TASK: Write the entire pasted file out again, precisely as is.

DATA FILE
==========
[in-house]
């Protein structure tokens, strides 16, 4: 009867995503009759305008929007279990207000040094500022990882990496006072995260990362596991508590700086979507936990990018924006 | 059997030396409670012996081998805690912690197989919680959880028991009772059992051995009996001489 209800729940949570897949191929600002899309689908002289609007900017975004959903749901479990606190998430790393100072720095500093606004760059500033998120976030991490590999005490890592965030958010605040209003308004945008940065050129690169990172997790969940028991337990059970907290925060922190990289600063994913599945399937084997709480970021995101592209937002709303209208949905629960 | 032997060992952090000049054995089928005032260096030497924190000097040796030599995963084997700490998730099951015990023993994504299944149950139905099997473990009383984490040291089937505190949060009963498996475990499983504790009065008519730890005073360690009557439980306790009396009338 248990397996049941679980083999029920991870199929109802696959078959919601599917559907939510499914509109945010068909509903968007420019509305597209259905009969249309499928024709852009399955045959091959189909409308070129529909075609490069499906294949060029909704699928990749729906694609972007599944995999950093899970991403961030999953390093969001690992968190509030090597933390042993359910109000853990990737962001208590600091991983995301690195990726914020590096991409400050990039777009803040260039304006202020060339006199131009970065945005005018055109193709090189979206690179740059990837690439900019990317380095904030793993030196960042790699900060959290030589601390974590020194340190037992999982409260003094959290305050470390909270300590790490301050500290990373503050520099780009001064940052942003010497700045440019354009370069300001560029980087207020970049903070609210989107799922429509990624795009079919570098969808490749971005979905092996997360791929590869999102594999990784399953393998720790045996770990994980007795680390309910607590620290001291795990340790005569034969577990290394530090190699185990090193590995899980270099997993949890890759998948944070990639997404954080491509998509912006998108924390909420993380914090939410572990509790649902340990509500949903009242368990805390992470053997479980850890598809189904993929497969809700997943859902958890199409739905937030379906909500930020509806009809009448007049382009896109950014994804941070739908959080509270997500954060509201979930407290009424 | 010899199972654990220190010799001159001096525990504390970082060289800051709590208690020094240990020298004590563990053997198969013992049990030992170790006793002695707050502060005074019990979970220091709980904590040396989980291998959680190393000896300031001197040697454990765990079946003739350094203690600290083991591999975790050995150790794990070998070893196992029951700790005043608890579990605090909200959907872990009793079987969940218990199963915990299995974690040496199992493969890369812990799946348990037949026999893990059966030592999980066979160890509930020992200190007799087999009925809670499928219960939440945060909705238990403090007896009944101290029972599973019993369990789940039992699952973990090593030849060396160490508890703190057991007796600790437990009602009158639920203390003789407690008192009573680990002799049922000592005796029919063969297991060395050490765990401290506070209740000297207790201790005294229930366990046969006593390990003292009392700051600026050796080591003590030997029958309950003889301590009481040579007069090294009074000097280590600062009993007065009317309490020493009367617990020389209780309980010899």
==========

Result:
[in-house]
């Protein structure tokens, strides 16, 4: 009867995503009759305008929007279990207000040094500022990882990496006072995260990362596991508590700086979507936990990018924006 | 059997030396409670012996081998805690912690197989919680959880028991009772059992051995009996001489 209800729940949570897949191929600002899309689908002289609007900017975004959903749901479990606190998430790393100072720095500093606004760059500033998120976030991490590999005490890592965030958010605040209003308004945008940065050129690169990172997790969940028991337990059970907290925060922190990289600063994913599945399937084997709480970021995101592209937002709303209208949905629960 | 032997060992952090000049054995089928005032260096030497924190000097040796030599995963084997700490998730099951015990023993994504299944149950139905099997473990009383984490040291089937505190949060009963498996475990499983504790009065008519730890005073360690009557439980306790009396009338 248990397996049941679980083999029920991870199929109802696959078959919601599917559907939510499914509109945010068909509903968007420019509305597209259905009969249309499928024709852009399955045959091959189909409308070129529909075609490069499906294949060029909704699928990749729906694609972007599944995999950093899970991403961030999953390093969001690992968190509030090597933390042993359910109000853990990737962001208590600091991983995301690195990726914020590096991409400050990039777009803040260039304006202020060339006199131009970065945005005018055109193709090189979206690179740059990837690439900019990317380095904030793993030196960042790699900060959290030589601390974590020194340190037992999982409260003094959290305050470390909270300590790490301050500290990373503050520099780009001064940052942003010497700045440019354009370069300001560029980087207020970049903070609210989107799922429509990624795009079919570098969808490749971005979905092996997360791929590869999102594999990784399953393998720790045996770990994980007795680390309910607590620290001291795990340790005569034969577990290394530090190699185990090193590995899980270099997993949890890759998948944070990639997404954080491509998509912006998108924390909420993380914090939410572990509790649902340990509500949903009242368990805390992470053997479980850890598809189904993929497969809700997943859902958890199409739905937030379906909500930020509806009809009448007049382009896109950014994804941070739908959080509270997500954060509201979930407290009424 | 010899199972654990220190010799001159001096525990504390970082060289800051709590208690020094240990020298004590563990053997198969013992049990030992170790006793002695707050502060005074019990979970220091709980904590040396989980291998959680190393000896300031001197040697454990765990079946003739350094203690600290083991591999975790050995150790794990070998070893196992029951700790005043608890579990605090909200959907872990009793079987969940218990199963915990299995974690040496199992493969890369812990799946348990037949026999893990059966030592999980066979160890509930020992200190007799087999009925809670499928219960939440945060909705238990403090007896009944101290029972599973019993369990789940039992699952973990090593030849060396160490508890703190057991007796600790437990009602009158639920203390003789407690008192009573680990002799049922000592005796029919063969297991060395050490765990401290506070209740000297207790201790005294229930366990046969006593390990003292009392700051600026050796080591003590030997029958309950003889301590009481040579007069090294009074000097280590600062009993007065009317309490020493009367617990020389209780309980010899």